Bolton Castle

When I was touring North Yorkshire and the Yorkshire Dales National Park this summer, researching scenes for the Penn Mysteries, I was lucky enough to discover the medieval gem that is Bolton Castle.

In the heart of Wensleydale Richard II’s Lord Chancellor of England, Sir Richard le Scrope had the castle built between 1379 and 1399. It is in a remarkable state of repair and is still owned by Lord Bolton who is a direct descendant of its founder.

We had a lovely day exploring its battlements, rooms, stores, armoury, dungeon, kitchen and courtyard. Actors provided a medieval play and archers put on a display. Tents surrounded the entrance showing how people lived in medieval England – a joy to the sound, smells and skills of the time.

Before we left the tea rooms provided a truly lovely light meal in ancient surroundings. If you are in the area during the holiday season, I would recommend a visit. The area is absolutely beautiful for hiking or simply touring.

Pantomimes & Fairy Tales

Christmas would not be Christmas in the UK without the onset of the pantomime season.  Theaters up and down the land give way to the colourful, family, slap-stick humour of the pantomime. Celebrities appear in the most surprising roles to join in the seasonal fun. One of the most popular titles is the adaptation of the beloved fairy-tale Cinderella.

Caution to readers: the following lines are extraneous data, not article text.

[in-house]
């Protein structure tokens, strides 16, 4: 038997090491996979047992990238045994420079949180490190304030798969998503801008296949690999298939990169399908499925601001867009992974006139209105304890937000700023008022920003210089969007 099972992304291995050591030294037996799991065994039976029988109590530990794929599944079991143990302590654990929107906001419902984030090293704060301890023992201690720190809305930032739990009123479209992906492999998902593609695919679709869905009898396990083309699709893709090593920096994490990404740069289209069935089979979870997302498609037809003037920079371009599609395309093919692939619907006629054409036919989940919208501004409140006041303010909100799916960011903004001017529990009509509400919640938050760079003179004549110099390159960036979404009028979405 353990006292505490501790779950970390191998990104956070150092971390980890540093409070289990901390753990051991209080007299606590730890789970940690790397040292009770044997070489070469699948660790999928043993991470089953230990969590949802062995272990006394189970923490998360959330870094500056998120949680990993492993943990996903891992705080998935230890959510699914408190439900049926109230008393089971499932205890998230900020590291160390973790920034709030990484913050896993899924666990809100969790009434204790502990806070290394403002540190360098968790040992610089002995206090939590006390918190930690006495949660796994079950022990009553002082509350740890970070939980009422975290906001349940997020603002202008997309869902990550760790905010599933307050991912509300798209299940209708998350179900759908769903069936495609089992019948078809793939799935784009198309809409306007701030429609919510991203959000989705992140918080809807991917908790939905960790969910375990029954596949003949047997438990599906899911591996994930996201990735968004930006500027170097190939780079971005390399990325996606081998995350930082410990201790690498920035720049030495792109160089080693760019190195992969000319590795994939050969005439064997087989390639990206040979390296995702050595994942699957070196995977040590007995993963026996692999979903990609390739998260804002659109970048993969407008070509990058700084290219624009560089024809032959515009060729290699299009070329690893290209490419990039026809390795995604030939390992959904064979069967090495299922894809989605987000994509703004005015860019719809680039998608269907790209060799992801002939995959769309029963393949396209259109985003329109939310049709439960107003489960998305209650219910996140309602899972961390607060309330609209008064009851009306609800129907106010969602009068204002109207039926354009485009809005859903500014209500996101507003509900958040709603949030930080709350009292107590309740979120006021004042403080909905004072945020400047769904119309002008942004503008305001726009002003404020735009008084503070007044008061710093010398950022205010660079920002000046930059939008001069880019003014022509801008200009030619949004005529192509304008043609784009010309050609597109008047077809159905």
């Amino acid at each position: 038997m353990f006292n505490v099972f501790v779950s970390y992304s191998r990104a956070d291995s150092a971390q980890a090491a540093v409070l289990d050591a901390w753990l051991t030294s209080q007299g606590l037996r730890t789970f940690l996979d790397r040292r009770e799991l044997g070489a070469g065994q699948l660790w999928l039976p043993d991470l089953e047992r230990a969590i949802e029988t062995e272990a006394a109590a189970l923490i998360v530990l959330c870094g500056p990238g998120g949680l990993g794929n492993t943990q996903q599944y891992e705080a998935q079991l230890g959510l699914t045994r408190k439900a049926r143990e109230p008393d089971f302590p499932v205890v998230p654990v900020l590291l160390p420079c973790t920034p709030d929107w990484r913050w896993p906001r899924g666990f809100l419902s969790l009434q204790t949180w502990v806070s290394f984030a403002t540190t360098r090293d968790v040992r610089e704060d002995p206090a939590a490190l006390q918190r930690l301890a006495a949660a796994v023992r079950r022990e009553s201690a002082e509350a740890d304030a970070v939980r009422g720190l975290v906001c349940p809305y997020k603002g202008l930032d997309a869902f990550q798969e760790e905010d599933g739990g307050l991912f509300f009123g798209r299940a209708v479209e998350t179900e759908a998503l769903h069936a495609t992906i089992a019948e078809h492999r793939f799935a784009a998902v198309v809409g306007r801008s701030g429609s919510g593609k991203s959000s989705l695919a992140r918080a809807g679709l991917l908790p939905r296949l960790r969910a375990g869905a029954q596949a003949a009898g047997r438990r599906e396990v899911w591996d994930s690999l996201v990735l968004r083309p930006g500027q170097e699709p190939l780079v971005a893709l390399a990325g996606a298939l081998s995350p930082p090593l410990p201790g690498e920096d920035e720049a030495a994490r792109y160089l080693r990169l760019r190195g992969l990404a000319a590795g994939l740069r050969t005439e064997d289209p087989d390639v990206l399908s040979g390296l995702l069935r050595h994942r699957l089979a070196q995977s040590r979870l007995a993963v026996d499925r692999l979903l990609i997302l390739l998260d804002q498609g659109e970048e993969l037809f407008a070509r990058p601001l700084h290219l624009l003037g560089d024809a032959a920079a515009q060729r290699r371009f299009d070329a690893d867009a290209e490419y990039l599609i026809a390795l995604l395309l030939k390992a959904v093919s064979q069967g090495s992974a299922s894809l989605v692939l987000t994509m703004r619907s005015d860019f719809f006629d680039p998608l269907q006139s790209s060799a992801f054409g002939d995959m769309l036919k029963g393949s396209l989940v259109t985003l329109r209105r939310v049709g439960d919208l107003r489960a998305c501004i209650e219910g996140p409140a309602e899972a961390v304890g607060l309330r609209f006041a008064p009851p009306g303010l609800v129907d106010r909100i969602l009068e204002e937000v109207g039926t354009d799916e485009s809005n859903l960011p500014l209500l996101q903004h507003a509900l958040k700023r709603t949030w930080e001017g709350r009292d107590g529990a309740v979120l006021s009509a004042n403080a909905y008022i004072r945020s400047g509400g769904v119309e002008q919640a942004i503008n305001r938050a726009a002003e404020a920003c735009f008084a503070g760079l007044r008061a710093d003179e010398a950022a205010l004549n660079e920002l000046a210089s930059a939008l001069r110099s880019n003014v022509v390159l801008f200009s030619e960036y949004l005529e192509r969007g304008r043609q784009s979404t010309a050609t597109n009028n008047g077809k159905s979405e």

Poor Cinderella is a persecuted heroine. She has lost her own mother and father and is left in the ‘care’ of her step-mother and her daughters – the ugly sisters.

The origins of Cinderella can be traced back through different cultures at various times in history from: Greek mythology, Chinese fable, seventeenth century France in Perrault’s verison in 1697 and the Brothers Grimm’s Ashenputtel to name but a few.

It is a universal theme. Beauty is more than skin deep and so is ugliness. Cinderella’s rescuer can be magical, human, a tree – or in my version on this Cinderella theme, a combination of faith, hope and love in human form who seeks justice for my poor Ellie. Of course, the greatest of these is love ­čÖé